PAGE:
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Re: FC4 good new tech, bad legacy support

--- "Christofer C. Bell" <christofer c bell gmail com>

> On 6/29/05, Scot L. Harris <webid cfl rr com> wrote:
> > 
> > I must have missed the part where you said you
> were testing things.  I
> > read your statement above "I like and want to use
> Linux, not spend hours
> > working out problems in getting it to work." to
> mean that you wanted a
> > stable release to run your software on.  I
> recommended Centos as a
> > viable option to that end.
> While the rest of your post is not in the same tone,
> I feel this sort
> of "if you want stability go somewhere else"
> responce disappointing
> from many members of this mailing list.  It seems
> there are a lot of
> folks who like to  take the "Fedora as testbed"
> stance to an extreme. 
> The operating system is not advertised as "unstable"
> and it shouldn't
> be viewed as such.  The recent selinux mistake is
> understandable as
> all previous patches are nominally understood to be
> applied before a
> new one is (and under these conditions, the selinux
> issue doesn't
> occur in my understanding).
> The Fedora "Objectives" page[1] does state:
> * "Provide a robust development platform for
> building software,
> particularly open source software." - Implies some
> modicum of
> stability.
> * "Establish and implement technical standards for
> packages to ensure
> quality and consistency of the operating system." -
> A clear nod to
> stability.
> * "Create an environment where third party packages
> are easy to add
> and positive encouragement and support exists for
> third party
> packaging." - Stability is required for this goal to
> be met.
> * "Form the basis of Red Hat's commercially
> supported operating system
> products." - Poor quality assurance in Fedora
> implies poor quality
> assurance in Red Hat Enterprise Linux, so poor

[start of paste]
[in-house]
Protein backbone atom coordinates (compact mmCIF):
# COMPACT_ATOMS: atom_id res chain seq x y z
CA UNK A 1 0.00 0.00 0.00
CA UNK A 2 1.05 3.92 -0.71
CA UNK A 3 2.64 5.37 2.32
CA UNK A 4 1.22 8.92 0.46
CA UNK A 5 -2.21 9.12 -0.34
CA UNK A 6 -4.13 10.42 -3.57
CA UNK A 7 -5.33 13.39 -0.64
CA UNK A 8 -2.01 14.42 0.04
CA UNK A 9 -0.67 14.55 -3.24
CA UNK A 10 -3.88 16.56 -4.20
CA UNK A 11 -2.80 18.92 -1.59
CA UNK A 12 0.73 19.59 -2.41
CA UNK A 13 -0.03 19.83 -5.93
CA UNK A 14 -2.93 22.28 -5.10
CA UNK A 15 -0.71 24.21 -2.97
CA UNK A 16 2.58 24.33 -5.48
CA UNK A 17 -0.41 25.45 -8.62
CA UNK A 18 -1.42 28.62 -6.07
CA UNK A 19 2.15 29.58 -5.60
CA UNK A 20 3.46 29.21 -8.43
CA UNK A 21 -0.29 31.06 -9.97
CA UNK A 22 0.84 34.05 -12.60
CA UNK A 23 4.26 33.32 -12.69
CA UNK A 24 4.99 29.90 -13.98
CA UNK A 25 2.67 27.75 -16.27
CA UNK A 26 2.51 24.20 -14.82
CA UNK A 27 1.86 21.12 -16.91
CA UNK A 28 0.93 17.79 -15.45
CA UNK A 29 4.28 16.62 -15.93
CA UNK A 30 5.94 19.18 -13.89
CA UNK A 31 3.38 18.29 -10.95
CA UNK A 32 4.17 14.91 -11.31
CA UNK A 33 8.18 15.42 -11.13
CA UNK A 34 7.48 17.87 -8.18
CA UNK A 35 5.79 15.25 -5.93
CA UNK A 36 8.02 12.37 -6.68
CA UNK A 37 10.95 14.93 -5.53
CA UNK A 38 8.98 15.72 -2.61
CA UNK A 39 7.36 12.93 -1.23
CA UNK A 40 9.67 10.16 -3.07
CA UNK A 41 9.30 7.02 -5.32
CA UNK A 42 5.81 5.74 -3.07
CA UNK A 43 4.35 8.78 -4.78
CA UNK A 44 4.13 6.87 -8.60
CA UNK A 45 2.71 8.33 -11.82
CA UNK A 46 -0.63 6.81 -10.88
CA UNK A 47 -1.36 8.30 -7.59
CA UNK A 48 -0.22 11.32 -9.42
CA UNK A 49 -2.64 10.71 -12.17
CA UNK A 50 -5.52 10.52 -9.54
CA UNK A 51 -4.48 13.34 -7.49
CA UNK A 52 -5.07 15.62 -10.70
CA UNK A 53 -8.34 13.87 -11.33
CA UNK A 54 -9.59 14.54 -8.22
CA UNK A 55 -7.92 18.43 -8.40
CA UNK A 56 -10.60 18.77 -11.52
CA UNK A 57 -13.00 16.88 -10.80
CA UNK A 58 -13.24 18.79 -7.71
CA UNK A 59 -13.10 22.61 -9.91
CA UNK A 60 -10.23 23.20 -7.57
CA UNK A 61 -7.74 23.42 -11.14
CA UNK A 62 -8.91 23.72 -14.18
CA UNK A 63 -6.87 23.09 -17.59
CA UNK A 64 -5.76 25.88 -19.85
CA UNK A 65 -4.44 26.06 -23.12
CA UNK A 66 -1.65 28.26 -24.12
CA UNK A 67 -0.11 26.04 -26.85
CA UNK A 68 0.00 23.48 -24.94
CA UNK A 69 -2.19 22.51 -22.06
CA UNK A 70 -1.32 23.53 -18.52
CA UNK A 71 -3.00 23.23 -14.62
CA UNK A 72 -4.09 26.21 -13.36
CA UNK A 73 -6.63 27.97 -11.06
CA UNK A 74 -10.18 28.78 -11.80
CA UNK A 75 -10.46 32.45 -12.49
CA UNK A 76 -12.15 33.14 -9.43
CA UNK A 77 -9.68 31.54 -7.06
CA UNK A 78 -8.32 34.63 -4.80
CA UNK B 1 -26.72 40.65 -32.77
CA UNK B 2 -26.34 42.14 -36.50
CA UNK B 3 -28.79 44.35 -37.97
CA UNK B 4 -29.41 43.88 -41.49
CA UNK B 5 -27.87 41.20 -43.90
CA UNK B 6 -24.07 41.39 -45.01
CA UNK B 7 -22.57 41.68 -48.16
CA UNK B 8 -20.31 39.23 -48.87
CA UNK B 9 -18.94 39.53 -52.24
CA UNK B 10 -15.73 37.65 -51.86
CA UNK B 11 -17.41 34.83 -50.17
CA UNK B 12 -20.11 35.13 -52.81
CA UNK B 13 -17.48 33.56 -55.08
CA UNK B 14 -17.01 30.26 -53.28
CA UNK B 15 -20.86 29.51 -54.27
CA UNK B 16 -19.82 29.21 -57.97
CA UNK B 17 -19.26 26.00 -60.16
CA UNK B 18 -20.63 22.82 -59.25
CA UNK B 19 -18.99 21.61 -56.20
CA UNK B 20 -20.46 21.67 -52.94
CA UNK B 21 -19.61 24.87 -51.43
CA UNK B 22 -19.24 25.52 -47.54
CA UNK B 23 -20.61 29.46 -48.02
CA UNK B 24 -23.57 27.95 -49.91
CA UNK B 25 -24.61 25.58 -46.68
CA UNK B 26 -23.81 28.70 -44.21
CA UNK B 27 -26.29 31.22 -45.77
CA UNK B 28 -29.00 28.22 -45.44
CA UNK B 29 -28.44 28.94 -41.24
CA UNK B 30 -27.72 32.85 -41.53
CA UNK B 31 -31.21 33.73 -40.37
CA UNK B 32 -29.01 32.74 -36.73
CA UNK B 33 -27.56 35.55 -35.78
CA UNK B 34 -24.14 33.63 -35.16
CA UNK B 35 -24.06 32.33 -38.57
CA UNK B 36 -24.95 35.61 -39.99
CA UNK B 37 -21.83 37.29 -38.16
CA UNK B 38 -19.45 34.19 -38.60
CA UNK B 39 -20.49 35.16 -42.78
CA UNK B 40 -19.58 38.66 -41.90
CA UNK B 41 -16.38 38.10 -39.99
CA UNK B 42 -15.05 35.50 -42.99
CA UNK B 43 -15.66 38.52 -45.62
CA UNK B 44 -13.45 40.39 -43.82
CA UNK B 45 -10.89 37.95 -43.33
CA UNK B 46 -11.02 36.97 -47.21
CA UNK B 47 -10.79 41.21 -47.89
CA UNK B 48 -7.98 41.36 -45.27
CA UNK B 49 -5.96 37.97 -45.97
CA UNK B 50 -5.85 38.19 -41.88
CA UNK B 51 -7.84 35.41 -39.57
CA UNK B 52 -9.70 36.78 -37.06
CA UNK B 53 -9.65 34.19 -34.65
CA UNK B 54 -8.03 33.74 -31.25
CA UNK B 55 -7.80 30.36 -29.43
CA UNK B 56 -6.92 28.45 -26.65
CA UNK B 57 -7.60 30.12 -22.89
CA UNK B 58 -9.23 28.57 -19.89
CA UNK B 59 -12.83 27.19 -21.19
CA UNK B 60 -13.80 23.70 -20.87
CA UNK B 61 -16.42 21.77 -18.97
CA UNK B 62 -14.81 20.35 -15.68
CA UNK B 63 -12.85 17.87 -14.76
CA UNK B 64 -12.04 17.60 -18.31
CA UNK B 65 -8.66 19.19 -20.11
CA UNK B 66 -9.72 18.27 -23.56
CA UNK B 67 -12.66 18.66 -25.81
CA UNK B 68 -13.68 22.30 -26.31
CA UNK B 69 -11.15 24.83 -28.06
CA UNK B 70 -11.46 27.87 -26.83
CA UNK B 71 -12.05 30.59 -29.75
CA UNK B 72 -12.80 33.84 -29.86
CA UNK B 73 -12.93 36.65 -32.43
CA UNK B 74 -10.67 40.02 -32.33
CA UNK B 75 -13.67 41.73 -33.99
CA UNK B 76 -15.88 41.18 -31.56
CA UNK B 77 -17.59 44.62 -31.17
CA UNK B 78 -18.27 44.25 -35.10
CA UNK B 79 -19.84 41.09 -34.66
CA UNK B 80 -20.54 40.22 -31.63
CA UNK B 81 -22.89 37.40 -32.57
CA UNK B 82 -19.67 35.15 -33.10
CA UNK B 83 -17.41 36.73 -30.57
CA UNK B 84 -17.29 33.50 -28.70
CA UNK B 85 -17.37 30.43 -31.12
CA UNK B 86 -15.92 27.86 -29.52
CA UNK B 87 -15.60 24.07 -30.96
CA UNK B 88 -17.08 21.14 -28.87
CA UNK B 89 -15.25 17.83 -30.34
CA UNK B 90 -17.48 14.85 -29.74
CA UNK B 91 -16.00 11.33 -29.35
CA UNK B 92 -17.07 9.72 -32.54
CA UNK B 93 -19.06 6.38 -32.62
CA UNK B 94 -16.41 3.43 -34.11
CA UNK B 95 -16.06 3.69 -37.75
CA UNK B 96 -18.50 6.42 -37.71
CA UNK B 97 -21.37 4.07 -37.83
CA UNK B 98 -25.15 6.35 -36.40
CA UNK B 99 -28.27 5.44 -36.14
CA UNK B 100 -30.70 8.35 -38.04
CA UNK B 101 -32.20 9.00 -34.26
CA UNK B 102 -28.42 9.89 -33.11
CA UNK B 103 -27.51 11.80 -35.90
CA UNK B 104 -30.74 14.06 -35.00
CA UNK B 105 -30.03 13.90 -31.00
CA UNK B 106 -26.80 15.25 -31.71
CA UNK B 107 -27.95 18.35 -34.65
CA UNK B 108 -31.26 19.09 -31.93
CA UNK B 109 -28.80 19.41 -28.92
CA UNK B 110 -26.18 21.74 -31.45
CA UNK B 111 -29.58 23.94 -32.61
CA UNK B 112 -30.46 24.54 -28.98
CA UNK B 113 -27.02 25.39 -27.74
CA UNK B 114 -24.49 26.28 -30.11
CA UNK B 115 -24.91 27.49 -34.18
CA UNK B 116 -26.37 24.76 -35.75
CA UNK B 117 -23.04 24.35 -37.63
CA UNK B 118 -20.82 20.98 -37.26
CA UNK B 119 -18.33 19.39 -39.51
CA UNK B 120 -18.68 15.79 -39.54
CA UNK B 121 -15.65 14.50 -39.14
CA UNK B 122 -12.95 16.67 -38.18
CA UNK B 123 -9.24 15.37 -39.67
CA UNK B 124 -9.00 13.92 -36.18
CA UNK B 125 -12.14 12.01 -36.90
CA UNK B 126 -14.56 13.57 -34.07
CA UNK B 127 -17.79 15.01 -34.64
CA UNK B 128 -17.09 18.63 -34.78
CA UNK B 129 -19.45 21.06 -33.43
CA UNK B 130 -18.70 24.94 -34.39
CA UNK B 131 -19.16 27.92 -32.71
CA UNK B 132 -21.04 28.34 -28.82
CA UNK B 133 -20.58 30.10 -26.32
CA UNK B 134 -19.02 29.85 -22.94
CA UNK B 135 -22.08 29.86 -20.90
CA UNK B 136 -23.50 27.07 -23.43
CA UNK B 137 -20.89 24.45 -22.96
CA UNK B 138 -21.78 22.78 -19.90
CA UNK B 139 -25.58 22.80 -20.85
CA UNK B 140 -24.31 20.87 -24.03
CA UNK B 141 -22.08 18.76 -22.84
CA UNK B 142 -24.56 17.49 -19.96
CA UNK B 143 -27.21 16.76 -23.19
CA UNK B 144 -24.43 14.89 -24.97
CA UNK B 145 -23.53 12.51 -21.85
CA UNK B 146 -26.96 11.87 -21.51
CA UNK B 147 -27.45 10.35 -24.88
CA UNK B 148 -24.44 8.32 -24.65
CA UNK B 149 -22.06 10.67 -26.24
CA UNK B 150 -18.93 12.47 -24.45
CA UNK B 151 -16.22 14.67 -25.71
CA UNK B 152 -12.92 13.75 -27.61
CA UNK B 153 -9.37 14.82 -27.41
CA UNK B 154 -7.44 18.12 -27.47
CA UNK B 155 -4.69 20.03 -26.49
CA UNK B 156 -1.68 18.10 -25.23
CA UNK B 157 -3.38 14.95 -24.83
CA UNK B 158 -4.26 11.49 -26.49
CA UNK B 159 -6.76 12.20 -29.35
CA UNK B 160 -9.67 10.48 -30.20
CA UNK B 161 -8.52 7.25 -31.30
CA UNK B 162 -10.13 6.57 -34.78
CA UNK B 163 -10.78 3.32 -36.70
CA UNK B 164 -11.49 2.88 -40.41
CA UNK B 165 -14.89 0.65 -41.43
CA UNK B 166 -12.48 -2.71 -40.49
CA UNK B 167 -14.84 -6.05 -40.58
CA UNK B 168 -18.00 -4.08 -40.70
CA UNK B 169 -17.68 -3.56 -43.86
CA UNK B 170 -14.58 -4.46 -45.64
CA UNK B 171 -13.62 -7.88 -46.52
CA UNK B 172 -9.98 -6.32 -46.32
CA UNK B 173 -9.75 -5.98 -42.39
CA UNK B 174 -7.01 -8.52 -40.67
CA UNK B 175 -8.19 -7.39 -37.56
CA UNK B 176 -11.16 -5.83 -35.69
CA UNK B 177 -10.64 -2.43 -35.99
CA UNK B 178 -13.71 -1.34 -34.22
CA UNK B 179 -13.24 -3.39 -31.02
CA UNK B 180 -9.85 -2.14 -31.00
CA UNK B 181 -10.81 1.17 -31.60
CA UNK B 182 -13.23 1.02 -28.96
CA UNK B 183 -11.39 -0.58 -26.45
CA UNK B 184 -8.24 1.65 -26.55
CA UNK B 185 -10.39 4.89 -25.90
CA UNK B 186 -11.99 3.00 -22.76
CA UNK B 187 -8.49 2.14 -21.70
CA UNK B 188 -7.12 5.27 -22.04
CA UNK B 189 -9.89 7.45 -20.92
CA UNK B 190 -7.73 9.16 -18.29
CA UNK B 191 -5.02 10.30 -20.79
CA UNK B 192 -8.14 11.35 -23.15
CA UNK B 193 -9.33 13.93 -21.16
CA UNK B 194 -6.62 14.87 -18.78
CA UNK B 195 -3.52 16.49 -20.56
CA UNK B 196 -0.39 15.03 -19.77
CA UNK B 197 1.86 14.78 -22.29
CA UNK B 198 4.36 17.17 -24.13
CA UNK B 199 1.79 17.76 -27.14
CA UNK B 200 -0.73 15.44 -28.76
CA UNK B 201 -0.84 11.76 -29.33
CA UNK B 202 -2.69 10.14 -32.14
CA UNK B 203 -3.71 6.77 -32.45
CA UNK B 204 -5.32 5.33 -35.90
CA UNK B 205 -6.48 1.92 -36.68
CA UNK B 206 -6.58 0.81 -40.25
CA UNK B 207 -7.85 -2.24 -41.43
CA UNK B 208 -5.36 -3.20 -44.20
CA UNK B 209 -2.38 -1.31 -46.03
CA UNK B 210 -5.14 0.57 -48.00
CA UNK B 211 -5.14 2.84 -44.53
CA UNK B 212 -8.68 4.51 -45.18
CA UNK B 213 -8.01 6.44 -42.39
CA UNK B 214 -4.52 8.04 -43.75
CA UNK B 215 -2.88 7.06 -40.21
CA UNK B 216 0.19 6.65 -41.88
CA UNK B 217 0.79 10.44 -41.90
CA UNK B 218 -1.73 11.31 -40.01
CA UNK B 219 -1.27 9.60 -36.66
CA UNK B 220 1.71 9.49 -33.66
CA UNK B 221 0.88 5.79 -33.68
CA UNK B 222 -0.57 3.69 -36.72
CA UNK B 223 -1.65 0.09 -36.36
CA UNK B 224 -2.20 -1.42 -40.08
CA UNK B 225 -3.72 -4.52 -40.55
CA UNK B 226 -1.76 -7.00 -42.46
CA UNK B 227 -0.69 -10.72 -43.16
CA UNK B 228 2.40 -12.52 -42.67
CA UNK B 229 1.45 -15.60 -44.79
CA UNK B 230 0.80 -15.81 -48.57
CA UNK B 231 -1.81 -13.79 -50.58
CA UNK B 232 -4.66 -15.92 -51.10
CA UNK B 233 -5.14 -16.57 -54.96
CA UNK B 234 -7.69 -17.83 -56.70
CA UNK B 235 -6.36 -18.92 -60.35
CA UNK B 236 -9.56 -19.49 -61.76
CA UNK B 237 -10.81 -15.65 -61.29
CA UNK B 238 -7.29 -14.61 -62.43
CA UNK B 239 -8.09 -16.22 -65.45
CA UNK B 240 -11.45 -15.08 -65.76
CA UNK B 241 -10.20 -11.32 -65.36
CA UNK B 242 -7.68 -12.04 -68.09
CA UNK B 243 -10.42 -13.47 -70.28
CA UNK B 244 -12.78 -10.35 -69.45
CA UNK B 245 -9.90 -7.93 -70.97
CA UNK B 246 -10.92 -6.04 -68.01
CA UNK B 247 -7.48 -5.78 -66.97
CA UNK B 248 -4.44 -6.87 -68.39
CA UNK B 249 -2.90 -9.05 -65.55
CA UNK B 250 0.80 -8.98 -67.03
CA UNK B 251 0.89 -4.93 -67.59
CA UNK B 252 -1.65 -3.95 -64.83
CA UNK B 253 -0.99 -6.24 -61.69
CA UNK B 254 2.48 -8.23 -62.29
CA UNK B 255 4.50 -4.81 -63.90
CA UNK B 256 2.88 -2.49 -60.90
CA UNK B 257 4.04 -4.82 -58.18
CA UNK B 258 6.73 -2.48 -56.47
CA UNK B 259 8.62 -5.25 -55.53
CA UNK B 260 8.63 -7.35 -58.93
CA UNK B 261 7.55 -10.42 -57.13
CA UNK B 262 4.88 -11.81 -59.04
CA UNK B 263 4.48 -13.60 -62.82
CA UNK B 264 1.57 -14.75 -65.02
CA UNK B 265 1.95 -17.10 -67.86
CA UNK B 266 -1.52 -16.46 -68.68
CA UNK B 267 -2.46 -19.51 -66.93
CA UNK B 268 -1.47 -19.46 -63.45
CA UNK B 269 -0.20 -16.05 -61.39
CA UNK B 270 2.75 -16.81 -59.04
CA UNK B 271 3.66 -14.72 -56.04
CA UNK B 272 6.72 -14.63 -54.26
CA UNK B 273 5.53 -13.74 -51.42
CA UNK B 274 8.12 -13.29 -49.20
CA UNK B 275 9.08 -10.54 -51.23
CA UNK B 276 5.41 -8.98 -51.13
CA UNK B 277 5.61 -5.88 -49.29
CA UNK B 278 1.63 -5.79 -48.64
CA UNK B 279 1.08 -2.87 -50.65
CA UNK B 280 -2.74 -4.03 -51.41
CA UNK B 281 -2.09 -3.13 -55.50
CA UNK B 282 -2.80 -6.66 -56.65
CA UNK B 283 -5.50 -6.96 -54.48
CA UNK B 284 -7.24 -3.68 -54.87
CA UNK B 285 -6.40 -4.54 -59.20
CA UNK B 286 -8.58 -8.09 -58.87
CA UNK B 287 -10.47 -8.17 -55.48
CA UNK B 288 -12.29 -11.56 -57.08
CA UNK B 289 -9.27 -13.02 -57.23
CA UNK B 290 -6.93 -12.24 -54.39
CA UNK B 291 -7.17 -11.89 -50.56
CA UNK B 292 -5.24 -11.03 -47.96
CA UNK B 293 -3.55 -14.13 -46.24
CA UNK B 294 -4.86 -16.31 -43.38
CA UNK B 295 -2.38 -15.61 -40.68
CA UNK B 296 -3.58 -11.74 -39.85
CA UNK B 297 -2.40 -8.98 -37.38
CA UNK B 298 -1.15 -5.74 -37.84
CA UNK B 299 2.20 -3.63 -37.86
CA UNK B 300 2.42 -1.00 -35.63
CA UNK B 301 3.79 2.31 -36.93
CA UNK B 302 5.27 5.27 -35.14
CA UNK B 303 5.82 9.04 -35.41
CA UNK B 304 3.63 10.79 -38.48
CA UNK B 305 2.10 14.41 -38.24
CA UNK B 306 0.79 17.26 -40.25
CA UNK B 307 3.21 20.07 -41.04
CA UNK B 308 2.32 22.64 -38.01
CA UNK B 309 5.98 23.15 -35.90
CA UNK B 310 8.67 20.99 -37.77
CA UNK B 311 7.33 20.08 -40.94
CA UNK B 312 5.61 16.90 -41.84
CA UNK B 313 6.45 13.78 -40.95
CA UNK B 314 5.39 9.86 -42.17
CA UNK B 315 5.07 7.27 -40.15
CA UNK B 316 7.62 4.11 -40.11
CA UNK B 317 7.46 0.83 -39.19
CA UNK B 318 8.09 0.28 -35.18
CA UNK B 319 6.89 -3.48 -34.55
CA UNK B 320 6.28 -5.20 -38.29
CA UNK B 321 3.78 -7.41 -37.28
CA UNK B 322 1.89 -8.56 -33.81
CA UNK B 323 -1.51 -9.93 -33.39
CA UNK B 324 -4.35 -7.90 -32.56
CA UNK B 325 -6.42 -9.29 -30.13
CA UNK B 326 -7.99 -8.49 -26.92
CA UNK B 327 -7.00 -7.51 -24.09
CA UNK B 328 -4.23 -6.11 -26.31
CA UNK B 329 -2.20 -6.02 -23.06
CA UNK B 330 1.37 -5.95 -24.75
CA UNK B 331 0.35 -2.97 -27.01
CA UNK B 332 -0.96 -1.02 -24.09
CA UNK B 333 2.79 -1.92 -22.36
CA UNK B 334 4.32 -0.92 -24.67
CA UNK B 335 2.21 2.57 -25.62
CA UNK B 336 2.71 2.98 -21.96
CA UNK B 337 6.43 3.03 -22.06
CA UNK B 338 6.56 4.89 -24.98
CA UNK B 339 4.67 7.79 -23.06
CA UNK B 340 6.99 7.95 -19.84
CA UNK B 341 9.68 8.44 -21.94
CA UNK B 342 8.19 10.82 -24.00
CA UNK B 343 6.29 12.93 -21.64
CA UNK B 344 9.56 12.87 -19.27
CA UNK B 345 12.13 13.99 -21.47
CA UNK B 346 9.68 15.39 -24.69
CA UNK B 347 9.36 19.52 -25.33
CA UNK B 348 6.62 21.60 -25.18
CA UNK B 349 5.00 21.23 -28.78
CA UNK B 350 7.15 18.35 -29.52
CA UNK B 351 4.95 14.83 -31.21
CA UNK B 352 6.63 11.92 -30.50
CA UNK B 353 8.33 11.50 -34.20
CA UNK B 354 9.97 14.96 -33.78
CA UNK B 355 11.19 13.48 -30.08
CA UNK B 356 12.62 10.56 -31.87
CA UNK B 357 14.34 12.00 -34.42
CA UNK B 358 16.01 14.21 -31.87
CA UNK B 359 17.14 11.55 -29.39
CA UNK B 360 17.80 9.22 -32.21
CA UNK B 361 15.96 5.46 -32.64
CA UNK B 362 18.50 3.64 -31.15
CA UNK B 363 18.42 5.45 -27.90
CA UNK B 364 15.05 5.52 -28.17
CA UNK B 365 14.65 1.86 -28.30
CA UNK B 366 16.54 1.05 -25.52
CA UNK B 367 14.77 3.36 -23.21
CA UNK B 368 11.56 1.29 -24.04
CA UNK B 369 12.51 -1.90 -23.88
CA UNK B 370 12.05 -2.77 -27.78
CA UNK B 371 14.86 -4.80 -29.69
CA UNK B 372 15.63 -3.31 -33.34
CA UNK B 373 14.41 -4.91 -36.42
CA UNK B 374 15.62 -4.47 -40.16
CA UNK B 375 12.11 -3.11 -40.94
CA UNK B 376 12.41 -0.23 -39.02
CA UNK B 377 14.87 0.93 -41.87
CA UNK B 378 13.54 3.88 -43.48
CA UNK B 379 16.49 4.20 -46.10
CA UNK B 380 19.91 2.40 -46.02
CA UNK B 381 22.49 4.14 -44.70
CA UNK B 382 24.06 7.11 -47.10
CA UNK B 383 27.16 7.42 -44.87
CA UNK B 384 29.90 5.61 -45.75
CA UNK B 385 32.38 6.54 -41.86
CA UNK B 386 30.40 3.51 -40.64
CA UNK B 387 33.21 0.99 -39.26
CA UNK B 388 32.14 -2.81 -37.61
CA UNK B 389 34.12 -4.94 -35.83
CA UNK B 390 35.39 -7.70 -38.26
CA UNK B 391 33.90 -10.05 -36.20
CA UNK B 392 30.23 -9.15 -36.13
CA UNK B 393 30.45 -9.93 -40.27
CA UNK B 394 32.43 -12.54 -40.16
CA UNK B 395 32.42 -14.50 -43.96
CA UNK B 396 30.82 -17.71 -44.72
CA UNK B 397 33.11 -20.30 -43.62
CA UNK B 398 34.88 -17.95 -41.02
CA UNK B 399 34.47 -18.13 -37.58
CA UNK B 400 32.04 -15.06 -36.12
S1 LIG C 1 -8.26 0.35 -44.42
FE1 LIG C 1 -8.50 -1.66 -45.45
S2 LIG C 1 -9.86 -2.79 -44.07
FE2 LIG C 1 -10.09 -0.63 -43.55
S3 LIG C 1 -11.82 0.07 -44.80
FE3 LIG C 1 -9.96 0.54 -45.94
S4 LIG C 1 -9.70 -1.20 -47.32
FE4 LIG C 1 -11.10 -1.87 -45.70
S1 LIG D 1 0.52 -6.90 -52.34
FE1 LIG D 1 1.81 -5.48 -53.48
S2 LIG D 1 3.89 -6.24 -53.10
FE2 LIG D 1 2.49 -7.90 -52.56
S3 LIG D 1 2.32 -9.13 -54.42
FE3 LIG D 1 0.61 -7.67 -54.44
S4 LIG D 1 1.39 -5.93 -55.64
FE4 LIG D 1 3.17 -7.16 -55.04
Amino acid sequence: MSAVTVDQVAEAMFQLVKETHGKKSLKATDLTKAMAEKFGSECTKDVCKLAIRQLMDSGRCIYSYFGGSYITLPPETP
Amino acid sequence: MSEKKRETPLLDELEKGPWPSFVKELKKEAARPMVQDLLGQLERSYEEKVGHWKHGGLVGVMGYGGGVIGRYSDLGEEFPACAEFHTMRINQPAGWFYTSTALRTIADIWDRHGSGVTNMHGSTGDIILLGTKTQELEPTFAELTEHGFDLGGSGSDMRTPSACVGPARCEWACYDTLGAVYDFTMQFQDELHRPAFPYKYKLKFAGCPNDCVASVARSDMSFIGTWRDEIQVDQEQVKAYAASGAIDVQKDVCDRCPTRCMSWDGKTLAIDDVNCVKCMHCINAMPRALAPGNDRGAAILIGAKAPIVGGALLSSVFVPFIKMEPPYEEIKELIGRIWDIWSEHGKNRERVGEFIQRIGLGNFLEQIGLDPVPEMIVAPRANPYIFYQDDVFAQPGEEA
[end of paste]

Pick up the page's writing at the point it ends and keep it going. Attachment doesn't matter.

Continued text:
> quality assurance in
> Fedora better not be happening (and I don't think it
> is).
> * Fedora does not want to be "a dumping ground for
> unmaintained or
> poorly designed software." - This also implies a
> robust quality
> assurance process.
> Yes, Fedora is "the basis of Red Hat's commercially
> supported
> operating system products" and thus it's a moving
> target -- but this
> does not imply that a given release is to be viewed
> as unstable or
> that people who experience problems should be told
> to go elsewhere for
> their Linux experience or to "suck it up and deal."
> As for the person that said it's advertised on
> Fedora's page that
> users can expect to run into show stopping issues
> with regularity, I'm
> hard pressed to find that anywhere on the site.  Do
> you have a pointer
> to it?  (Hint: It's not there because it's not in
> Red Hat's interest
> to discourage people from using their software).
> [1] http://fedora.redhat.com/about/objectives.html
> -- 
> Chris
> "With the way things are starting to go in this
> country, if forced to
> choose between being caught with a van full of
> pirated DVDs or heroin
> you'd actually have to pause and think about it." --
> Michael Bell,
> drunkenblog.com
> -- 
> fedora-list mailing list
> fedora-list redhat com
> To unsubscribe:
> http://www.redhat.com/mailman/listinfo/fedora-list

As I told before, I migrated from Suse 9.1 to Fedora
core 4. The reason was that I didn't like that
'comercial' distro. It was not so stable as they
promissed. Up to now, (in my case) FC4 has been much
better than Suse. At least for me, this is a 'proof'
that FC4 is a great linux distro and, in my opinion
much better than some 'comercial' distroes elsewhere.
I just think that a new version every 6 months
wouldn't be necessary. Well, I am not part of the
'Fedora staff'. Probably the way as new cores are
released should be correct as it is. 
In summary: I am enjoying Fedora a lot!

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